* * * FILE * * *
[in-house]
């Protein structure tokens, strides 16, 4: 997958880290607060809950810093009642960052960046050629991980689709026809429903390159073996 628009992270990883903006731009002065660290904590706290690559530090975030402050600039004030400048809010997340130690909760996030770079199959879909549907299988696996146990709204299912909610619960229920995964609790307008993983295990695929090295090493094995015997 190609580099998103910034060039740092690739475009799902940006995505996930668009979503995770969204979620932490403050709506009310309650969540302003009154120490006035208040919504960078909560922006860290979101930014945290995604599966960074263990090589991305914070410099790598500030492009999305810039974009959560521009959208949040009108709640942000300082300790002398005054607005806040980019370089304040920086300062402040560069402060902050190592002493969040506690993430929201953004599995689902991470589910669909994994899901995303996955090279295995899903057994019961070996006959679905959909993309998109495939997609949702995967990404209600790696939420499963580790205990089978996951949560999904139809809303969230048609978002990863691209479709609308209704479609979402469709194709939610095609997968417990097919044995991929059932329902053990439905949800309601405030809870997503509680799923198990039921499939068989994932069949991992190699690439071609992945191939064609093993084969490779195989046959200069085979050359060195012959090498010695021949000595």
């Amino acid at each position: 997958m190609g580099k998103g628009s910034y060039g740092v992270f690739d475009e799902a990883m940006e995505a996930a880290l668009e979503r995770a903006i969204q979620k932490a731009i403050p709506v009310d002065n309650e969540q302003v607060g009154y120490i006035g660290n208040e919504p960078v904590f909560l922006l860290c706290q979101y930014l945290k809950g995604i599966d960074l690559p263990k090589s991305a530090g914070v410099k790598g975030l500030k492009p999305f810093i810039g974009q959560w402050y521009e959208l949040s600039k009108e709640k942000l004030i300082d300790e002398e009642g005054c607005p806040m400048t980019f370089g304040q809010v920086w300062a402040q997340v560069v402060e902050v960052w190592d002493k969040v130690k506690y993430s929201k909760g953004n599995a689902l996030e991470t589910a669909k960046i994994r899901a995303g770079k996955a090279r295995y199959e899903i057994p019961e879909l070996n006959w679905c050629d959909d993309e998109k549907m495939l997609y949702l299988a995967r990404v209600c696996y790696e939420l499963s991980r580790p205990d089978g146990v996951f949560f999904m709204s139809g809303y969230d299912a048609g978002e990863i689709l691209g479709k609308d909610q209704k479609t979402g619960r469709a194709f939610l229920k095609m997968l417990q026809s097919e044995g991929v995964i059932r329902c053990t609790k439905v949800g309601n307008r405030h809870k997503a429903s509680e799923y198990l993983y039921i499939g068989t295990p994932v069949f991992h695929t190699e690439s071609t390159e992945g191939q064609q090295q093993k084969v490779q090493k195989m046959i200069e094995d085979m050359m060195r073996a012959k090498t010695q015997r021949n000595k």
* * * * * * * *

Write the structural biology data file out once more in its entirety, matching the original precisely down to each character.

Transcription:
[in-house]
């Protein structure tokens, strides 16, 4: 997958880290607060809950810093009642960052960046050629991980689709026809429903390159073996 628009992270990883903006731009002065660290904590706290690559530090975030402050600039004030400048809010997340130690909760996030770079199959879909549907299988696996146990709204299912909610619960229920995964609790307008993983295990695929090295090493094995015997 190609580099998103910034060039740092690739475009799902940006995505996930668009979503995770969204979620932490403050709506009310309650969540302003009154120490006035208040919504960078909560922006860290979101930014945290995604599966960074263990090589991305914070410099790598500030492009999305810039974009959560521009959208949040009108709640942000300082300790002398005054607005806040980019370089304040920086300062402040560069402060902050190592002493969040506690993430929201953004599995689902991470589910669909994994899901995303996955090279295995899903057994019961070996006959679905959909993309998109495939997609949702995967990404209600790696939420499963580790205990089978996951949560999904139809809303969230048609978002990863691209479709609308209704479609979402469709194709939610095609997968417990097919044995991929059932329902053990439905949800309601405030809870997503509680799923198990039921499939068989994932069949991992190699690439071609992945191939064609093993084969490779195989046959200069085979050359060195012959090498010695021949000595």
């Amino acid at each position: 997958m190609g580099k998103g628009s910034y060039g740092v992270f690739d475009e799902a990883m940006e995505a996930a880290l668009e979503r995770a903006i969204q979620k932490a731009i403050p709506v009310d002065n309650e969540q302003v607060g009154y120490i006035g660290n208040e919504p960078v904590f909560l922006l860290c706290q979101y930014l945290k809950g995604i599966d960074l690559p263990k090589s991305a530090g914070v410099k790598g975030l500030k492009p999305f810093i810039g974009q959560w402050y521009e959208l949040s600039k009108e709640k942000l004030i300082d300790e002398e009642g005054c607005p806040m400048t980019f370089g304040q809010v920086w300062a402040q997340v560069v402060e902050v960052w190592d002493k969040v130690k506690y993430s929201k909760g953004n599995a689902l996030e991470t589910a669909k960046i994994r899901a995303g770079k996955a090279r295995y199959e899903i057994p019961e879909l070996n006959w679905c050629d959909d993309e998109k549907m495939l997609y949702l299988a995967r990404v209600c696996y790696e939420l499963s991980r580790p205990d089978g146990v996951f949560f999904m709204s139809g809303y969230d299912a048609g978002e990863i689709l691209g479709k609308d909610q209704k479609t979402g619960r469709a194709f939610l229920k095609m997968l417990q026809s097919e044995g991929v995964i059932r329902c053990t609790k439905v949800g309601n307008r405030h809870k997503a429903s509680e799923y198990l993983y039921i499939g068989t295990p994932v069949f991992h695929t190699e690439s071609t390159e992945g191939q064609q090295q093993k084969v490779q090493k195989m046959i200069e094995d085979m050359m060195r073996a012959k090498t010695q015997r021949n000595k």